For the record, we quoted the ad copy in our Thursday story, and didn’t think we needed to do so again in our Friday piece. We think we gave the two sides equal time.

Another MNB user wrote:

My takeaway after watching Lee Scott on Good Morning America yesterday - Deja Vu. The interview sounded so much like the spin control rhetoric that spewed from the recent presidential campaign that the thought occurred to me, "Is Lee Scott preparing for a political career?"

He’s running Wal-Mart…and these days, that is a political job.

Another MNB user wrote:

I don't think Wal-Mart is worried about the American consumer finding out "the truth." The consumer already knows and doesn't care so long as Wal-Mart keeps their prices low. Like you say, Wal-Mart won our wallets and our hearts and minds followed.

MNB user Richard Lowe wrote:

The real problem is the Wal-Mart mentality represents a death wish spiral for the long term. Now I am talking about 50 years, 100 years or more. If one continually seeks the lowest price and Wal-Mart continually seeks the lowest price who wins. Capitalism has survived based on the concept of making the most one can. NOT on making the least one can!!! Everyone pays in supporting Wal-Mart low price quest. Their employees, their vendors, the towns, the states, the federal government and society as a whole. Their quest is to always find the least expensive way do to business only to their corporate benefit. The corporation is a heartless, soulless entity when it comes to the objective of obtaining the lowest cost and selling at the lowest price. This is NOT GOOD for our society or the world as a whole. If all business developed this attitude it would put us all on the chain gang. There has to be a different attitude for society to live to higher expectations. Just like the oil cartels, the railroad, and the telephone monopolies.

And, we continue to get emails about Ahold’s continuing problems and the guilty pleas last week by nine present and former vendor executives who cooked their books so that Ahold’s US Foodservice could show a greater profit than it actually had.

One MNB user wrote:

Perhaps the best business to be in is SELLING products to customers instead of turning BUYING products and pursing promotional allowances into your major profit center.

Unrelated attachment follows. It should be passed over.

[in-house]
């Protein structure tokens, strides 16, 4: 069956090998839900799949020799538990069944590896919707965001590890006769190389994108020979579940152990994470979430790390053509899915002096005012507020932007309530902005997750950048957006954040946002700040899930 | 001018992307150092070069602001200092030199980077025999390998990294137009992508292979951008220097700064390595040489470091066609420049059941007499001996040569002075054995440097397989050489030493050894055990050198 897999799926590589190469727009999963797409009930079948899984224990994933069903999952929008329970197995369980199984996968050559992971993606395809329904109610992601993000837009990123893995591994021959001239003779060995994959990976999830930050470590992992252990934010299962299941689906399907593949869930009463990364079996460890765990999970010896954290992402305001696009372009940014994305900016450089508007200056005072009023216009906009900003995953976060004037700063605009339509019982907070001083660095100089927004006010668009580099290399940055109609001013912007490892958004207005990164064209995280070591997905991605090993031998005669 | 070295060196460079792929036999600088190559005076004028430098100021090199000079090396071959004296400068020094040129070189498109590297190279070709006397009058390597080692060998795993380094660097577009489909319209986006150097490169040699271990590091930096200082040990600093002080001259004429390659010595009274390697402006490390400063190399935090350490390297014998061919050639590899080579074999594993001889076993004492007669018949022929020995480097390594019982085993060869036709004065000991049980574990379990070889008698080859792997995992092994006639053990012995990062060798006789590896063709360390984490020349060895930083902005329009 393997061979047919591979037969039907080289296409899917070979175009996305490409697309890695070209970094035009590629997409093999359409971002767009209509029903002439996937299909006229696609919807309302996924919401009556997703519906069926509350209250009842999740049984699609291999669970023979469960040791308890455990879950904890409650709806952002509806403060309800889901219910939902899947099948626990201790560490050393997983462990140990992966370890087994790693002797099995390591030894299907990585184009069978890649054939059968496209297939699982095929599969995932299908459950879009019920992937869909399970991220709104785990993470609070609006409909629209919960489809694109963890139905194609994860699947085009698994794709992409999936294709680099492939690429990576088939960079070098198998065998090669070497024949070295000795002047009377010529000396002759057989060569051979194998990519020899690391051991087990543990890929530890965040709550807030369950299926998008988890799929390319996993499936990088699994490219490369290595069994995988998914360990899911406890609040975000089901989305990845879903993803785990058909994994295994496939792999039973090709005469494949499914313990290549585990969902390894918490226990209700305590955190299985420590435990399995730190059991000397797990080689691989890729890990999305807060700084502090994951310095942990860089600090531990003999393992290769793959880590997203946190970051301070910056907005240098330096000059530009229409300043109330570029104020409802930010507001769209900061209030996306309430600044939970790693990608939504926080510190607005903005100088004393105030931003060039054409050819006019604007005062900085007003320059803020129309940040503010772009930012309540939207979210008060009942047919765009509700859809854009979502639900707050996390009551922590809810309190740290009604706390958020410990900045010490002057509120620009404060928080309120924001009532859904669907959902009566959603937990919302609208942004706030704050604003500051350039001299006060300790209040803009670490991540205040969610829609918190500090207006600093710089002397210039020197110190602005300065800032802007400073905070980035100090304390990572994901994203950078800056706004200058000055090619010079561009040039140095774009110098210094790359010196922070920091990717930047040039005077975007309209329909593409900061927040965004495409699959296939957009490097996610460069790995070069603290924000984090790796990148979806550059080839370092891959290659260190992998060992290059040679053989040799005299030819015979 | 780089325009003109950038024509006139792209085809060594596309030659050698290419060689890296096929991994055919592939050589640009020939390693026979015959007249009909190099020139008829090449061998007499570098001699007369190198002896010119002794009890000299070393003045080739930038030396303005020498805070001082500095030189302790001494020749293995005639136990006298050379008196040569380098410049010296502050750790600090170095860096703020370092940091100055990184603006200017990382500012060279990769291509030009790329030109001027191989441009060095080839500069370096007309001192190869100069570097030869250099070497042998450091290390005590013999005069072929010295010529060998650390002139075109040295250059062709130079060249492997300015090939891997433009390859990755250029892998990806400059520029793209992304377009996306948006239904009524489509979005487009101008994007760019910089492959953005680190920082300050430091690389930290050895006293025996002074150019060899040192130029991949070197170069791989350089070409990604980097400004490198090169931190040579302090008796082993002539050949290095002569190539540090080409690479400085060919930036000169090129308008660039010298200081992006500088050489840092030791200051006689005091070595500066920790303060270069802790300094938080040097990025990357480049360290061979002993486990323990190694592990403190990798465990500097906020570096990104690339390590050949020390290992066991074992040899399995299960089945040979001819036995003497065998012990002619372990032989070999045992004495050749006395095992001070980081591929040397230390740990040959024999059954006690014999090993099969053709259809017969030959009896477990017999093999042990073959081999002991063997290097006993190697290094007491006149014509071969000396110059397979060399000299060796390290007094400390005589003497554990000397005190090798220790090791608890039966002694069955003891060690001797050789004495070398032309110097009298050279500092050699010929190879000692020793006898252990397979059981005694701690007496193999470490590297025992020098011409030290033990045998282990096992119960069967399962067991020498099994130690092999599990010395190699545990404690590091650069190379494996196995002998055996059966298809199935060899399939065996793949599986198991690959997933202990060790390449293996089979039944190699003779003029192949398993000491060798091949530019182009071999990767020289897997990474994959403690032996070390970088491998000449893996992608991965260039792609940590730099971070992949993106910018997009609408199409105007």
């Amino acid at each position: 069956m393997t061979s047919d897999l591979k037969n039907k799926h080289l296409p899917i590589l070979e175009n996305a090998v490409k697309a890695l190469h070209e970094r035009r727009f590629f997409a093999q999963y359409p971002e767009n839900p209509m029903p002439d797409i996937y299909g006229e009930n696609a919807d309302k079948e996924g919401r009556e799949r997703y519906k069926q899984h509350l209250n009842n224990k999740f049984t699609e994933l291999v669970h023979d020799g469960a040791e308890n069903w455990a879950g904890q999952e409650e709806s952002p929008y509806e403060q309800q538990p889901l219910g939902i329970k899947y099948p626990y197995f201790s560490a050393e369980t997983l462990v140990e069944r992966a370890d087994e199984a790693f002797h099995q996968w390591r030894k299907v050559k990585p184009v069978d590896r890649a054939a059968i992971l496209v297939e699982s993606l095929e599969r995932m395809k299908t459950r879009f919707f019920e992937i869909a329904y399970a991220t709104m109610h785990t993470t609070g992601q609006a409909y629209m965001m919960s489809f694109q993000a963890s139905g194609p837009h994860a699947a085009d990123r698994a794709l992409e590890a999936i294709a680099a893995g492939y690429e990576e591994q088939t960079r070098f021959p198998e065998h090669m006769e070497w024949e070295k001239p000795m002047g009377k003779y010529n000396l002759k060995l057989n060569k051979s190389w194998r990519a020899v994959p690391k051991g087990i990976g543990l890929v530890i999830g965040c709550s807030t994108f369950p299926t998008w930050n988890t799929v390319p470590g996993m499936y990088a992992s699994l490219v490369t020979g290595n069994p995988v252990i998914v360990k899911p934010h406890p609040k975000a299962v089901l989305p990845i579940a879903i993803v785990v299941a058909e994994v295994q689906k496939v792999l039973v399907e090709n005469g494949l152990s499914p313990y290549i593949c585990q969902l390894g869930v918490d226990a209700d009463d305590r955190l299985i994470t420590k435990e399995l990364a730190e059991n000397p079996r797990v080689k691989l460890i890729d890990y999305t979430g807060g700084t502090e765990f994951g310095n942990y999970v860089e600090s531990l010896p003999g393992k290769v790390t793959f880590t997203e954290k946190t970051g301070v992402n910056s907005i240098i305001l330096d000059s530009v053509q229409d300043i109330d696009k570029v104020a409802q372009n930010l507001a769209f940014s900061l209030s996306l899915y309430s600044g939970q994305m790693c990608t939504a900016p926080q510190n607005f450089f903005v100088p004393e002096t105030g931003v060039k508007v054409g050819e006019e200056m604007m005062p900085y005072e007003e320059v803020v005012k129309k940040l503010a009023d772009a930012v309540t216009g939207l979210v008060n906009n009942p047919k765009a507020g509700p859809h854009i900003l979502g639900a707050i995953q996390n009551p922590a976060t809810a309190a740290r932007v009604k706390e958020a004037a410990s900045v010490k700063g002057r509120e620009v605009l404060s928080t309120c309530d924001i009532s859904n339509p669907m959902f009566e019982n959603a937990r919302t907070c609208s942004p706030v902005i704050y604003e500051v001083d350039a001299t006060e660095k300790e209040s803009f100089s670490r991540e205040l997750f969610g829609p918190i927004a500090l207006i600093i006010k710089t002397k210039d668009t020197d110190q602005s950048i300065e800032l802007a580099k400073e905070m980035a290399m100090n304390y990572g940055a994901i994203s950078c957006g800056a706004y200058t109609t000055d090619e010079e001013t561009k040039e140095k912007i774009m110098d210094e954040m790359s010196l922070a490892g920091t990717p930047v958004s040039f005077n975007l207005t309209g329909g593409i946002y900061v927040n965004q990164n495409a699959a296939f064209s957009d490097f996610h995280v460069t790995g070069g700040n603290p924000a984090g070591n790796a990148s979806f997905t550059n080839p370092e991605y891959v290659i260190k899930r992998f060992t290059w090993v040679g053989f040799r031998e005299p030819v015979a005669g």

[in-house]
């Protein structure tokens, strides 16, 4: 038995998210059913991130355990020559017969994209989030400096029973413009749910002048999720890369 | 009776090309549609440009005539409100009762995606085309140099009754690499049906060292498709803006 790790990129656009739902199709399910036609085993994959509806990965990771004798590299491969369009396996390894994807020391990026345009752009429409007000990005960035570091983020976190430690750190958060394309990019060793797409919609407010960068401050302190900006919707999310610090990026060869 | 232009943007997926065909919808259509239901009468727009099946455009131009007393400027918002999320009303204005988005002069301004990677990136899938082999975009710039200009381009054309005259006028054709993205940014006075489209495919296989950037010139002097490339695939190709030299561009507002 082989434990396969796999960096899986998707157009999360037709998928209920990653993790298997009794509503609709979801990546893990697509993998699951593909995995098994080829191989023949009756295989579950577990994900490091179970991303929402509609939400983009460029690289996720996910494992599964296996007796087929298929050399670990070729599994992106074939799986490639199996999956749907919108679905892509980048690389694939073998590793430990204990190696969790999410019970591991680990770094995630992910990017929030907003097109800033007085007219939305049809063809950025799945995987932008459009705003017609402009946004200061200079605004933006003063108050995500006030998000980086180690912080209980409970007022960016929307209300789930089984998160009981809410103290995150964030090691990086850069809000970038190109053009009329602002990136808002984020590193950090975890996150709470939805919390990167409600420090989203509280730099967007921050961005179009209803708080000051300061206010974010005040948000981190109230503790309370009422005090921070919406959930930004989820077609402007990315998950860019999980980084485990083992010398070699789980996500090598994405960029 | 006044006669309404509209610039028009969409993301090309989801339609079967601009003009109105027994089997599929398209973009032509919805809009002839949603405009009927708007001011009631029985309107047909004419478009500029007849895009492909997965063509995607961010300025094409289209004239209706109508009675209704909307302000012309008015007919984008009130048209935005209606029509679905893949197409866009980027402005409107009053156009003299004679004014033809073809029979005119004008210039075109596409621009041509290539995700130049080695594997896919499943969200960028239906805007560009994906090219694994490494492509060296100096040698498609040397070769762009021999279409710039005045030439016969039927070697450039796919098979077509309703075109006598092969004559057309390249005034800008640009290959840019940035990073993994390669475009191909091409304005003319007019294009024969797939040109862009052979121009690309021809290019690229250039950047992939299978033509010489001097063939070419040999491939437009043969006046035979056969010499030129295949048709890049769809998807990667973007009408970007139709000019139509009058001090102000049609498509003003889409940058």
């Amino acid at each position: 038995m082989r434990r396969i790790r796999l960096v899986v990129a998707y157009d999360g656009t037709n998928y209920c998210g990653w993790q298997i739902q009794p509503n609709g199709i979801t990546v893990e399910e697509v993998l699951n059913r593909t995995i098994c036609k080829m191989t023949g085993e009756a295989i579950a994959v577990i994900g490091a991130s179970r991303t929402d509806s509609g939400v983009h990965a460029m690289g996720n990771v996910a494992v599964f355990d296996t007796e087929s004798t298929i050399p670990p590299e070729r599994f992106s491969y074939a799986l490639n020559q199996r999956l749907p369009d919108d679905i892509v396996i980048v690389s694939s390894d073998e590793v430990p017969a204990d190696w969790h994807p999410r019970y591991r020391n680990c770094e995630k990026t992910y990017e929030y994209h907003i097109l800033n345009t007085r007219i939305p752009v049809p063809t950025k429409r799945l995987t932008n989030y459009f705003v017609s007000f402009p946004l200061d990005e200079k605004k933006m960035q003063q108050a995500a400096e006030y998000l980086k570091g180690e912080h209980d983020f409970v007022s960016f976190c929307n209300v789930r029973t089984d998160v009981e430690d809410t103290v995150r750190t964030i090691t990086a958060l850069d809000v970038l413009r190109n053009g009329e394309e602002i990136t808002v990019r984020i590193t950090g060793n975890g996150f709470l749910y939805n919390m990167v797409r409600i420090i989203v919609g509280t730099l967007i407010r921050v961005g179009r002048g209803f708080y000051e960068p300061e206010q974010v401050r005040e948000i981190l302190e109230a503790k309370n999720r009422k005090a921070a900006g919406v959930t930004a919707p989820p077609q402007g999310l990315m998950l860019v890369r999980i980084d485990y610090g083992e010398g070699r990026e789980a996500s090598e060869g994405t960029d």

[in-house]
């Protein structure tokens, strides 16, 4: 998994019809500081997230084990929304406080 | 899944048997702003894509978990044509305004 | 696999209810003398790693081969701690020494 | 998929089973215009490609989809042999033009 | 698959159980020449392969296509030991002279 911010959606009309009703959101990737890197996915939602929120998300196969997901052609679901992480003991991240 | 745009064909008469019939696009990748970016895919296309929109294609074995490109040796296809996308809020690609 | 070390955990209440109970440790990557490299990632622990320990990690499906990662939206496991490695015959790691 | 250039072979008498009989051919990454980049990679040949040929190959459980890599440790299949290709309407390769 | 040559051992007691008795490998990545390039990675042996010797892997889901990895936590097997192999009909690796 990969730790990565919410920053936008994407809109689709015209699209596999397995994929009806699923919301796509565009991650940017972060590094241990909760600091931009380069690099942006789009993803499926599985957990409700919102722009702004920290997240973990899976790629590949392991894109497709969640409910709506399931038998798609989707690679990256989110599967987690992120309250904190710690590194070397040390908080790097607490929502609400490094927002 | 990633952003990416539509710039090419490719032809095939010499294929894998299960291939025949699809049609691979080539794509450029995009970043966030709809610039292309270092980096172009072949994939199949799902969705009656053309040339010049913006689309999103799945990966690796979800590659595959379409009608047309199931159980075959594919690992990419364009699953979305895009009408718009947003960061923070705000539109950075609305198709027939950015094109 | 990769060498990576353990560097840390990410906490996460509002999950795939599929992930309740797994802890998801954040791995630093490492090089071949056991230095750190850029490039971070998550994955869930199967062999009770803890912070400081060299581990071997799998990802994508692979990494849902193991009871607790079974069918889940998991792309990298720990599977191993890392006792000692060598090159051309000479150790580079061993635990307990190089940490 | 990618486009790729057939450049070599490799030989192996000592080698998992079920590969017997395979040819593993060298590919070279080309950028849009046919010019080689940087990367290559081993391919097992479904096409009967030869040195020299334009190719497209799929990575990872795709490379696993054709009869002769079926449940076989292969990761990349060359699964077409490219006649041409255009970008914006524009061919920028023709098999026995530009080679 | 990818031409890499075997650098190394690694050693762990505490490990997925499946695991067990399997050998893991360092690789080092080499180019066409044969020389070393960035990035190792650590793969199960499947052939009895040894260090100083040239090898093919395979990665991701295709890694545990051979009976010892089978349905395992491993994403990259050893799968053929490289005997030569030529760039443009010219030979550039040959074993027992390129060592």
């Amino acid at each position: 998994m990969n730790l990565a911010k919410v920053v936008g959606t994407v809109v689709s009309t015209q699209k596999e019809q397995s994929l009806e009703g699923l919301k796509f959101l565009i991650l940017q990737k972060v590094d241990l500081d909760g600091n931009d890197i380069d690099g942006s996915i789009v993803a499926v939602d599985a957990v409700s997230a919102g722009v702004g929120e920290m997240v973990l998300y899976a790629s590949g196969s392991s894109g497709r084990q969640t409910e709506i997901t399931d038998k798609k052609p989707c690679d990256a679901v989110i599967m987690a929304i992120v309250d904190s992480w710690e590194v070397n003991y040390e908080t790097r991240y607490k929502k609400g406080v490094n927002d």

And MNB user Glen Terbeek offered:

Using allowance monies to cook the books to fool the external investment community is an extreme abuse of promotional monies, and should be punished appropriately. This is the worst form of "collaboration, partnership and supply chain management". Obviously, a few companies have been caught as examples.

However, equally as bad is how management fools itself internally, because of the "false economics" of these same allowance dollars. How can they evaluate an individual item's true contribution to its category's and store's performance without applying all costs and allowances to that item's actual supply chain activity and promotional performance? No wonder Wal-Mart is winning in many ways with their net, net costing; they take all of the guessing out of the already difficult retail game.

Allowances are an important part of the industry, but they need to be "book kept" to reflect true marketplace performance, and therefore company performance. This is true for the manufacturers as well, by the way. And it is interesting to note that the industry has all the technology in place to do it, if it wants to.

I believe that the most important thing that the industry can do today (retailers and manufacturers) is to address the destructive nature of allowances before it is too late.

I have an idea, let's start after we make next quarter's numbers!
KC's View: